member of:Observers of the Interdependence of Domestic Objects and Their Influence on Everyday Life


This group has been active for a long time and has already made some remarkable assertions which render life simpler from the practical point of view. For example, I move a pot of green color five centimeters to the right, I push in the thumbtack beside the comb and if Mr. A (another adherent like me) at this moment puts his volume about bee-keeping beside a pattern for cutting out vests, I am sure to meet on the sidewalk of the avenida Madero a woman who intrigues me and whose origin and address I never could have known...
--Remedios Varo


(Artwork by Remedios Varo)
By believing passionately in something that still does not exist, we create it. The nonexistent is whatever we have not sufficiently desired.
--Franz Kafka

Tuesday, June 22, 2010

Haunted Nonsense

It’s been quite a while since I’ve been inspired to provide a visit on this blog to Carroll’s particular version of Wonderland, but finally I have found the proper artist...


“Mad Hatter”

“Upon being informed of an impending event providing incentive to compose a series of illustrations for the enchanting "Alice’s Adventures in Wonderland" and "Through the Looking-Glass" by the brilliantly snarky Lewis Carroll, I was at once in a state of heightened exultation. In my visual interpretations it is quite apparent I am fond of top hats and mad grins – like a chef who adds pepper to every dish, even dishes who protest, I seem to somehow manifest one or both of these into quite a volume of my work, even a piece dedicated to frowns and people without heads. So it is not surprising how I gravitate towards the deliciously smiley enthusiast of top hats, the Mad Hatter, as well as selecting him the subject of my first illustration. These two books contain a host of the most charmingly bizarre characters ever to have lived in the memory of a work of literature, and the Hatter is quite positively one of the most enchanting citizens of Wonderland. Of course joining him we have the Hatter’s two good friends the March Hare and the Dormouse, not at all of a mind to permit the fellow a soliloquy.” --Jesse E. Larson





“Tweedledum and eedeldeewT”

Tweedledum and Tweedledee
Agreed to have a battle!
For Tweedledum said Tweedledee
Had spoiled his nice new rattle.

Just then flew down a monstrous crow,
As black as a tar-barrel!
Which frightened both the heroes so,
They quite forgot their quarrel.
--Lewis Carroll

I discovered the art work of Jesse E. Larson on RedBubble, where he describes himself thus:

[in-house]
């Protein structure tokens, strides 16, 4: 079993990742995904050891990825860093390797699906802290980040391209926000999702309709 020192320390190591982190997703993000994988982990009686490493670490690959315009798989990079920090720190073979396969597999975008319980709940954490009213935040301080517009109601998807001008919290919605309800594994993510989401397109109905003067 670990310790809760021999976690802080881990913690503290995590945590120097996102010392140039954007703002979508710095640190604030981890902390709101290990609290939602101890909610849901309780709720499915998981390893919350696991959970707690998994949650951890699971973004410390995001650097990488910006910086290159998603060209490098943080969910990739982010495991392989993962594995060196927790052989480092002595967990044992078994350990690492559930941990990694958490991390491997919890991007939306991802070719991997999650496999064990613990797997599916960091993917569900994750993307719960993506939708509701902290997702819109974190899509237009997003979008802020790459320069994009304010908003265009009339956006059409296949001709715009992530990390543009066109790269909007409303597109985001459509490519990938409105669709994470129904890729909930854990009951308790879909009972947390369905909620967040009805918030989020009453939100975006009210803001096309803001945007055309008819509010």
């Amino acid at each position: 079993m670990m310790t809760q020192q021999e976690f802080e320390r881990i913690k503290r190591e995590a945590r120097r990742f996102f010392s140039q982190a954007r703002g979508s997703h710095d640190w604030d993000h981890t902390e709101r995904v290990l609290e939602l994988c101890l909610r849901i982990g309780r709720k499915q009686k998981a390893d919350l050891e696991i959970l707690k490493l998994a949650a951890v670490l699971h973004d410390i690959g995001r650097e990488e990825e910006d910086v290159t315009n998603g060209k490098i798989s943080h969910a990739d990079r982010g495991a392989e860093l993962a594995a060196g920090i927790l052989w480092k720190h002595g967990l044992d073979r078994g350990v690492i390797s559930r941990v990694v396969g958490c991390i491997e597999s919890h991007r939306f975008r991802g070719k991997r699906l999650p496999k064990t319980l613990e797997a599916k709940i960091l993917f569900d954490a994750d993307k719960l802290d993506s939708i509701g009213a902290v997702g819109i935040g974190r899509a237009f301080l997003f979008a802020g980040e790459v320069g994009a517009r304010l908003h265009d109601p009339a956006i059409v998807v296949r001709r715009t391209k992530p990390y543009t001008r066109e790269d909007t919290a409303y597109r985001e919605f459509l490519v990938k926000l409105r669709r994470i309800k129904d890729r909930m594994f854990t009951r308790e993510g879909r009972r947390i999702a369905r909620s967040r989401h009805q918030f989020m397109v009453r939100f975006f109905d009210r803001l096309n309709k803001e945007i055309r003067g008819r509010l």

“Jesse E. Larson is host to numerous unrelated titles, some of which include barbering, burying and broomstick-watching – and on occasion, chimney-sweeping, crayoning, and hiding in bell towers – but most notably, illustrating. When not confined to the shadows of an ivy embraced abbey or the attic of a house that does not exist, he attempts to compose to paper visuals of a nonsensical nature with a disposition of mystery, monstrosity, and the macabre. Other times he pretends he is a pirate. An interest in the visual arts was instigated many years ago when he was visiting a rookery while abroad in Romania. It so happened that during this time one of the birds engaged him in conversation, and he having penned a quick sketch of the Parachute Jump – for a visual representation was politely requested – was told by the fowl that the depiction had been very fine. This gracious bit of praise influenced further experimentation and has continued to the present.”


His writing style is such that I will not bore you in this post with my own...


“The Jabberwock’s Waistcoat”

except to say that more of his works can be found at his fantastically-titled blog, Haunted Nonsense, that he sells not just prints but also t-shirts on his RedBubble site, and that it is through his illustrations that I discovered the deliciously Edwardian ghost detective Thomas Carnaki.


“Carnaki”

Larson describes and illustrates the good detective in such a tantalizing way that I immediately procured my own copy of his exploits:
“The English investigator of things that go bump in the night was created by authour William Hope Hodgson in the early years of last century. The "Ghost-Finder’s” initial appearance in the publications The Idler and The New Magazine coincided with the ever intriguing age of Spirituality which was pockmarked with candle-lit rooms and mournfully adorned individuals of heightened sensitivities to the visits of the deceased and otherwise ethereal passers-by. The Edwardian detective shares similar shades of tone with the brooding Sherlock Holmes, and as a Holmes enthusiast I can honestly expound of my own conviction, Carnacki as most deserving of sharing a hansom cab with the enigmatic gentleman of Baker’s Street. Of the ghosts haunting the pages of Carnackian adventures one may be reminded at times of the dreadful manifestations of H.P. Lovecraft, who was so wonderfully capable of provoking a sense of fear and uncertainty of the unknown foliations and age of existence.”--Jesse E. Larson


...and I have also discovered that much of William Hope Hodgson’s writing can be found on-line, here, for free. Go now, and read. Then come back, and visit Mr. Larson’s site, and request that he illustrate more of those stories!

However, he also creates his own kingdoms of nonsense with words, solidifying them with illustrative proof:

"During the afternoon before last I had taken to the foothills of the Loombezzo's for a walk when a rainstorm quickly overtook the vicinity and I was moved to extend the embrace of my umbrella in an effort to keep at least a portion of myself from becoming damp. The breath of the atmosphere became so hurried, I quickly lost grip of the bamboo handle to an impolite gale and my benefactor had been carried into the obscurity of the churning nimbus thundering aloft. Immediately following this occurrence an excited paper fan of an alarming size flip-flapped through the surrounding thicket and proceeded in this manner straight towards my position inducing me to take to my heels at once. I was pursued by this frantic beast for several hours until I escaped its interest and it began chasing an untenanted pram. This unfortunate experience incited the composing of the work below, and further suggested it be one in a series of similar attitudes."



"Le Ventilateur de non-Sequitur" (1 and 2)

And there is a rumor afoot that he has his own illustrated story coming out soon...

Friday, June 18, 2010

Layers of Reality

I have very caught up in the stalking of and plotting against of a certain evil man who is contaminating the dreams of the innocent in Views of a Crime. It has kept me quite occupied. However, on occasion, I do stop to work on the sketch for an illustration I’m thinking about and browse the Red Bubble site. There, I recently discovered the art work of Janelle McKain, which made me stop and readdress my sketch. Who knew so much could be done with just a pencil? Not me--but now I’m investigating...